Every few years, purveyors of public opinion publish lists of what Americans fear the most. Invariably, issues such as getting cancer or not being financially secure in old age would be somewhere on the list. The leading fear almost always was having to speak in front of a large group of people. But the most recent study that I have seen has a dominant theme in tune with the last two years—people’s biggest fear is losing their jobs and service oriented companies are afraid of losing existing or prospective business.
Today, we will focus on this fear issue from a business standpoint. Talk to almost anyone in the business world and no one feels secure about their clients anymore. Part of the reason is the weak economy, the nagging high unemployment and timidity about spending that most marketers are living today. Also, the life span of a marketing director at a U.S. company is now amazingly under two years. So, your clients are afraid for themselves and often point fingers at agencies, broadcasters, publishers and cable providers when anything goes wrong.
Management gurus usually suggest the following actions that are all common sense but are not novel:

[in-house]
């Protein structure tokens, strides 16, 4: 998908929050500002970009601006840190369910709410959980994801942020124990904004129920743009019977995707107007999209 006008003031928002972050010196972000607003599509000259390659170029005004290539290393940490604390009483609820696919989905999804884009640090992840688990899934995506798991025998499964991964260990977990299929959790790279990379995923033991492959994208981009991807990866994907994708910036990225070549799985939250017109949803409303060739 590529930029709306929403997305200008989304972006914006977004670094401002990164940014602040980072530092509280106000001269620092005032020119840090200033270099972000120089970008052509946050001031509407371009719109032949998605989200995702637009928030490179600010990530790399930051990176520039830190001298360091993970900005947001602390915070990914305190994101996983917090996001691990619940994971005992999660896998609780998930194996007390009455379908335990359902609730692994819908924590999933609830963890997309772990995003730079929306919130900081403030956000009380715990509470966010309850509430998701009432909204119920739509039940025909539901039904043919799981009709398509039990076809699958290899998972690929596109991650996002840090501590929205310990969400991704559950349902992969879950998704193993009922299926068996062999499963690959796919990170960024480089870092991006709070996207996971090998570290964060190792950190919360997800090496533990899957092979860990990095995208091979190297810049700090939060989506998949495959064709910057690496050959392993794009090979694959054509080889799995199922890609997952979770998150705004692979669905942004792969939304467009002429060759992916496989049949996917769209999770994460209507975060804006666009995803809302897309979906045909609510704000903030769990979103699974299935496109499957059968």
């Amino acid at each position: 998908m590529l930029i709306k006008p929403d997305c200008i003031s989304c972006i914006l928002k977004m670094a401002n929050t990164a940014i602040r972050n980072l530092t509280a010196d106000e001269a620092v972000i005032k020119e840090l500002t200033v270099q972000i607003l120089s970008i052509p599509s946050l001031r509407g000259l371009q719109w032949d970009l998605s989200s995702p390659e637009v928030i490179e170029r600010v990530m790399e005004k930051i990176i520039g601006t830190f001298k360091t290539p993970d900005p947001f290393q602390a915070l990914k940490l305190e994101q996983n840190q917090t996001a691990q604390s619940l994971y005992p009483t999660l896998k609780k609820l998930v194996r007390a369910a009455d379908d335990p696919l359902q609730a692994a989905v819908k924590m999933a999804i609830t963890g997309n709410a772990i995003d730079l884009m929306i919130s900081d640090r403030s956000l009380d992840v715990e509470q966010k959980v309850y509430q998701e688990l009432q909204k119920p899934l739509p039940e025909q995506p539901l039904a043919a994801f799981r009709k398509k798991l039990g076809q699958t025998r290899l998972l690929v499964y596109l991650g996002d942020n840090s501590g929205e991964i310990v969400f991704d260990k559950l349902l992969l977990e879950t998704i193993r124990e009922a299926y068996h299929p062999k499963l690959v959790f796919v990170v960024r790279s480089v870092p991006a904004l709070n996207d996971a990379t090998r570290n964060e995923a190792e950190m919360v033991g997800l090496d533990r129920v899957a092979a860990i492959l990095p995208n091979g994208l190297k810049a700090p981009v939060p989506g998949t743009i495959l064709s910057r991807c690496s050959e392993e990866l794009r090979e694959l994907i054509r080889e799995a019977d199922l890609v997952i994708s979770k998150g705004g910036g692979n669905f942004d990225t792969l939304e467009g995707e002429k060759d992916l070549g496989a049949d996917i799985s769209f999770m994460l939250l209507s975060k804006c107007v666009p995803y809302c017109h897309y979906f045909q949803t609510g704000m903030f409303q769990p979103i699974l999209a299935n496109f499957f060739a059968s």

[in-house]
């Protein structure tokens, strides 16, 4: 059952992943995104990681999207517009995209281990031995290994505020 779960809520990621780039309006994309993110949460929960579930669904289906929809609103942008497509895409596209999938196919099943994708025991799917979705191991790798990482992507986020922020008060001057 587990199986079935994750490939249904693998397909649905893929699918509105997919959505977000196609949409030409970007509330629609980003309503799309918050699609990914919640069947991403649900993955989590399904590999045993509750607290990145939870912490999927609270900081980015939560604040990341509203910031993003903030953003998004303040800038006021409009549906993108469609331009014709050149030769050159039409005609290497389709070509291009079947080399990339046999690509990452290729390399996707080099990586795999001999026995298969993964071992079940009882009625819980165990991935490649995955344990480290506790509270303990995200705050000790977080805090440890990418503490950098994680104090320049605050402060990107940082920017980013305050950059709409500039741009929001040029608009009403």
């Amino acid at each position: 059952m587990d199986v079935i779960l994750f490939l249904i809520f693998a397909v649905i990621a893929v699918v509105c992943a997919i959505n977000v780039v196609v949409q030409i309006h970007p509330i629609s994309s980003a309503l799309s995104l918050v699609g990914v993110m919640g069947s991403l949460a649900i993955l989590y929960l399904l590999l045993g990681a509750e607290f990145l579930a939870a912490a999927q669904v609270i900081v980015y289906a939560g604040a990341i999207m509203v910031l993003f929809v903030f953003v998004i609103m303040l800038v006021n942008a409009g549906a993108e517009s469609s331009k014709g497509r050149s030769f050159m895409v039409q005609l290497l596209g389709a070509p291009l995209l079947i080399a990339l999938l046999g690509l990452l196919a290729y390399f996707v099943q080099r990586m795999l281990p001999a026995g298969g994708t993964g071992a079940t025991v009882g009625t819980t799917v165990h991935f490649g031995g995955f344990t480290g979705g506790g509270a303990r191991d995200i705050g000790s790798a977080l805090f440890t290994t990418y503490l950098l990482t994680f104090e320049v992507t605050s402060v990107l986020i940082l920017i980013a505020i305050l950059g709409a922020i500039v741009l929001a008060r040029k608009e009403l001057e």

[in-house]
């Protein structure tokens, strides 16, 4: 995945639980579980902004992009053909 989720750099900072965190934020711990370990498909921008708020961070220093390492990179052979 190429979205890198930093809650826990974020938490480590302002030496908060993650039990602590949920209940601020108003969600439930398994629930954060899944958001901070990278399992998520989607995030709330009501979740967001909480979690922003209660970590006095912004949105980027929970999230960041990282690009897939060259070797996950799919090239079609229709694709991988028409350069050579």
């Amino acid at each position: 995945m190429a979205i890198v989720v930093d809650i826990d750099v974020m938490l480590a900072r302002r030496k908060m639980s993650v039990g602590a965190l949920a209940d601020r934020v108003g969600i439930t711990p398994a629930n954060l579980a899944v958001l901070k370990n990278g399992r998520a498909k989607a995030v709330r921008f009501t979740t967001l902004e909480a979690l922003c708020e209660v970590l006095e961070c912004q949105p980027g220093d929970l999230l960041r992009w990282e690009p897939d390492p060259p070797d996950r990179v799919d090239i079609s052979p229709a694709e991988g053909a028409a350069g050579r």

1) Make yourself indispensable to your clients. Be there for them 24/7. Give them service until they say enough!
2) Do all the dirty work. Smooth things over with senior client management; pour the coffee, show up for weekend sessions. Generally hold their hands. If need be, take blame for things even if the marketing director was the villain of the piece or chief architect of a mishap.
3) Live and breathe the client. The client’s work is honored throughout your organization, and you become totally client focused to the point of being boring and obsessive.
Recently, I ran across a consultant who struck me as totally fearless so I thought I would report his approach which was different but seems to work very well.
My newfound friend entered a meeting and breezed through his credentials (which were extensive and impressive) in about 90 seconds. He provided no power-point, no beautifully embossed folders with a slick sales piece. He did almost no selling but within two minutes had already started consulting. What he did was to begin asking questions about our mutual prospect.